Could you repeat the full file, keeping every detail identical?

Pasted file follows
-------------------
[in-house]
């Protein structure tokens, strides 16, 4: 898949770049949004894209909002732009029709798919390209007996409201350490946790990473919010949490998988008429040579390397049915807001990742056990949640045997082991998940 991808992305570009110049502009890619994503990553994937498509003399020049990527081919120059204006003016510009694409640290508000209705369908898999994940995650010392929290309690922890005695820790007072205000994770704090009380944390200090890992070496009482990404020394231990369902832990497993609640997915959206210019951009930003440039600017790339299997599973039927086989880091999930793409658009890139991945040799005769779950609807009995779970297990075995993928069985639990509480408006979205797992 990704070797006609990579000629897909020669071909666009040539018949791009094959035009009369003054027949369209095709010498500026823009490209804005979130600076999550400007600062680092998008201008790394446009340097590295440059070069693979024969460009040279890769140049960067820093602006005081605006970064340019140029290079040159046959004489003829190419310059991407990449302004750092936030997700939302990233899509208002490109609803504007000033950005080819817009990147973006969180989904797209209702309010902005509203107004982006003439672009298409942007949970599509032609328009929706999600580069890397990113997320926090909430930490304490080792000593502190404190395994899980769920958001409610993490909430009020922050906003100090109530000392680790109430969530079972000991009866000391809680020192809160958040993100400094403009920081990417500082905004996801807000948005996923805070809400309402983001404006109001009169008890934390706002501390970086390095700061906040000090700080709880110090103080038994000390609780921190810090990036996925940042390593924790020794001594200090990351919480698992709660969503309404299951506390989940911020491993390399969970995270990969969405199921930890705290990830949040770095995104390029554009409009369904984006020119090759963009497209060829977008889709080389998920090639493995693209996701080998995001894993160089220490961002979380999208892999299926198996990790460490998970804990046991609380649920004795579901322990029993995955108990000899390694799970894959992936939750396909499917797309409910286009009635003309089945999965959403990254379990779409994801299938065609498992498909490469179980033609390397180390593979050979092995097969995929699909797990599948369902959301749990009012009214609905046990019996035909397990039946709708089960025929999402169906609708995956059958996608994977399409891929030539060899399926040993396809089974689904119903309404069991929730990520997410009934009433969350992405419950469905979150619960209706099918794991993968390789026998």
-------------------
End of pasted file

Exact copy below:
[in-house]
């Protein structure tokens, strides 16, 4: 898949770049949004894209909002732009029709798919390209007996409201350490946790990473919010949490998988008429040579390397049915807001990742056990949640045997082991998940 991808992305570009110049502009890619994503990553994937498509003399020049990527081919120059204006003016510009694409640290508000209705369908898999994940995650010392929290309690922890005695820790007072205000994770704090009380944390200090890992070496009482990404020394231990369902832990497993609640997915959206210019951009930003440039600017790339299997599973039927086989880091999930793409658009890139991945040799005769779950609807009995779970297990075995993928069985639990509480408006979205797992 990704070797006609990579000629897909020669071909666009040539018949791009094959035009009369003054027949369209095709010498500026823009490209804005979130600076999550400007600062680092998008201008790394446009340097590295440059070069693979024969460009040279890769140049960067820093602006005081605006970064340019140029290079040159046959004489003829190419310059991407990449302004750092936030997700939302990233899509208002490109609803504007000033950005080819817009990147973006969180989904797209209702309010902005509203107004982006003439672009298409942007949970599509032609328009929706999600580069890397990113997320926090909430930490304490080792000593502190404190395994899980769920958001409610993490909430009020922050906003100090109530000392680790109430969530079972000991009866000391809680020192809160958040993100400094403009920081990417500082905004996801807000948005996923805070809400309402983001404006109001009169008890934390706002501390970086390095700061906040000090700080709880110090103080038994000390609780921190810090990036996925940042390593924790020794001594200090990351919480698992709660969503309404299951506390989940911020491993390399969970995270990969969405199921930890705290990830949040770095995104390029554009409009369904984006020119090759963009497209060829977008889709080389998920090639493995693209996701080998995001894993160089220490961002979380999208892999299926198996990790460490998970804990046991609380649920004795579901322990029993995955108990000899390694799970894959992936939750396909499917797309409910286009009635003309089945999965959403990254379990779409994801299938065609498992498909490469179980033609390397180390593979050979092995097969995929699909797990599948369902959301749990009012009214609905046990019996035909397990039946709708089960025929999402169906609708995956059958996608994977399409891929030539060899399926040993396809089974689904119903309404069991929730990520997410009934009433969350992405419950469905979150619960209706099918794991993968390789026998």